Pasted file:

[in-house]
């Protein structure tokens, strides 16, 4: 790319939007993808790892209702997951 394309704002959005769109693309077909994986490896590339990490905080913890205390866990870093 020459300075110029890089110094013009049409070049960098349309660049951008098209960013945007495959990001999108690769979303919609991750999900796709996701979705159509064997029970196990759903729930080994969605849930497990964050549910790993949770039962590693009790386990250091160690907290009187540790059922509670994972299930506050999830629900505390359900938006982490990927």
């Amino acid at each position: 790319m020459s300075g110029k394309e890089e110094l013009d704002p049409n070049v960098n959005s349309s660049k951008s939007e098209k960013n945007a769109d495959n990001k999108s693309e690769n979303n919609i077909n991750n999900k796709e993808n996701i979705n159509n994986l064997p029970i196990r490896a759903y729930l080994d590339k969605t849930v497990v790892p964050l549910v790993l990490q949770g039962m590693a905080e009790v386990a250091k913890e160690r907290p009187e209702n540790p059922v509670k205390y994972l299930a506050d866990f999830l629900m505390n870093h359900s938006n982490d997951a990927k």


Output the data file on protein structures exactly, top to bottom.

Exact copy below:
[in-house]
């Protein structure tokens, strides 16, 4: 790319939007993808790892209702997951 394309704002959005769109693309077909994986490896590339990490905080913890205390866990870093 020459300075110029890089110094013009049409070049960098349309660049951008098209960013945007495959990001999108690769979303919609991750999900796709996701979705159509064997029970196990759903729930080994969605849930497990964050549910790993949770039962590693009790386990250091160690907290009187540790059922509670994972299930506050999830629900505390359900938006982490990927």
């Amino acid at each position: 790319m020459s300075g110029k394309e890089e110094l013009d704002p049409n070049v960098n959005s349309s660049k951008s939007e098209k960013n945007a769109d495959n990001k999108s693309e690769n979303n919609i077909n991750n999900k796709e993808n996701i979705n159509n994986l064997p029970i196990r490896a759903y729930l080994d590339k969605t849930v497990v790892p964050l549910v790993l990490q949770g039962m590693a905080e009790v386990a250091k913890e160690r907290p009187e209702n540790p059922v509670k205390y994972l299930a506050d866990f999830l629900m505390n870093h359900s938006n982490d997951a990927k």